The Court concluded that despite the margin of appreciation granted to the Government, the interference was disproportionate to the right of free speech because the reasons were not sufficient to demonstrate that they were necessary in a democratic society. This decision was based mainly on the contents of the first letter, taken in the context of the subsequent communications.
Regarding the alleged violation of Article 13, as the Government could not point to a precedent in which the Constitutional Court had ever accepted a complaint against an act of the Prince, the Court concluded that Lichtenstein had no effective remedy to guarantee the right to freedom of expression of the applicant. Therefore, it held that there had also been a violation of Article 13 of the Convention.
Regarding the alleged violations under Articles 6 and 14 of the Convention in conjunction with Article 10, the Court found it unnecessary to deal with these matters as the applicant did not reiterate these complaints.
The applicant’s claim for costs and expenses was allowed. For the distress that the applicant may have suffered, the court awarded 10,000 Swiss Francs (approximately $6,600 USD in 1999) as non-pecuniary damages.
Joint Concurring Opinion of Judges Caflisch, Zupanic and Hedigan
In the concurring opinion, the judges expressed their reservation in concluding a violation of Article 10 from the first letter alone. Taken alone, the first letter could be considered a personal opinion. The intention of the Prince “crystallised into an interference” and confirmed it to be an act of State only with the Prince’s subsequent communications [p. 25].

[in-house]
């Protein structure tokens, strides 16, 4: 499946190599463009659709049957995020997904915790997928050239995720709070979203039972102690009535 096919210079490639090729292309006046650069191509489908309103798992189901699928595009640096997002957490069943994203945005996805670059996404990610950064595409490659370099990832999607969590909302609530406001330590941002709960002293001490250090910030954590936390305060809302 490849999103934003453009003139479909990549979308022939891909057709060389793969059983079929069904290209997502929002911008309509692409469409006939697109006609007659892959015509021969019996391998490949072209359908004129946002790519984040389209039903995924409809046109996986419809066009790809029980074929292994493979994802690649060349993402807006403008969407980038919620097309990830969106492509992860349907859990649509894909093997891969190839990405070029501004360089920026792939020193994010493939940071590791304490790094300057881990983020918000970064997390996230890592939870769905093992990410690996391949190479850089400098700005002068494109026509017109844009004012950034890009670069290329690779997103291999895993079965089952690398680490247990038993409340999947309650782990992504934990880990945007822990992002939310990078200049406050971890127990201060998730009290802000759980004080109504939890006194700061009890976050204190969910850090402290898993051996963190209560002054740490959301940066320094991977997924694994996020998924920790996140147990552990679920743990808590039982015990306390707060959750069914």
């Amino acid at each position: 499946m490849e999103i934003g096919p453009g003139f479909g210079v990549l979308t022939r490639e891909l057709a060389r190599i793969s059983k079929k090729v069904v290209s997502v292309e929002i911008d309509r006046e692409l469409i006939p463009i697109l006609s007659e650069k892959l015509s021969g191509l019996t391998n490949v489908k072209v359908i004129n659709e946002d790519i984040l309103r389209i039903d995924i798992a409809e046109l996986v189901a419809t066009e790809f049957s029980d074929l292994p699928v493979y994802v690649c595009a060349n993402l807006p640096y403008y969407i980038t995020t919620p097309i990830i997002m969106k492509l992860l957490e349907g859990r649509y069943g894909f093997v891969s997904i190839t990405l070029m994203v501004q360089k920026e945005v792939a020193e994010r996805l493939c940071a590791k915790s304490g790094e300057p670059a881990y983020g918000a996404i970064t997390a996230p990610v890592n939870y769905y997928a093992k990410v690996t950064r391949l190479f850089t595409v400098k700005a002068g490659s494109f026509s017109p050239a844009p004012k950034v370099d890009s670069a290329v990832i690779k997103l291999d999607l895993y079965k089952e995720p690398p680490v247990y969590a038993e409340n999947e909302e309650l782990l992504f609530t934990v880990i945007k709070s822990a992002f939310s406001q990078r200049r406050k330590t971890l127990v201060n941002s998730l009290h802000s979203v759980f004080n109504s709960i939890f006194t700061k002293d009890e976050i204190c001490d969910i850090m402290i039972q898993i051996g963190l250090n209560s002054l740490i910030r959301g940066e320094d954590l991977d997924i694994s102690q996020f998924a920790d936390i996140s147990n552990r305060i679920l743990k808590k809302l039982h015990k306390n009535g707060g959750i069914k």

Dissenting Opinion of Judge Cabral Barreto
In his dissenting opinion, Justice Baretto found that the letters were sent by the Prince in his personal capacity and could not be considered an act of State. The message of the letter could not be considered a reprimand. In his view, the Prince only communicated in advance his intention of taking a course of action if the opportunity arose. Moreover, the refusal to appoint the applicant was a legal act. It was unnecessary to determine whether it pursued a legitimate aim and was necessary in a democratic society since the question was mainly in the field of access to public office, a subject deliberately excluded from the Convention.
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The decision expands the right to freedom of expression. The court limited the power of the State in imposing sanctions on State officials for their personal opinions. It recognized the value of controversial opinions in a democratic society and the chilling effect that sanctions can produce on an officials behavior in the future.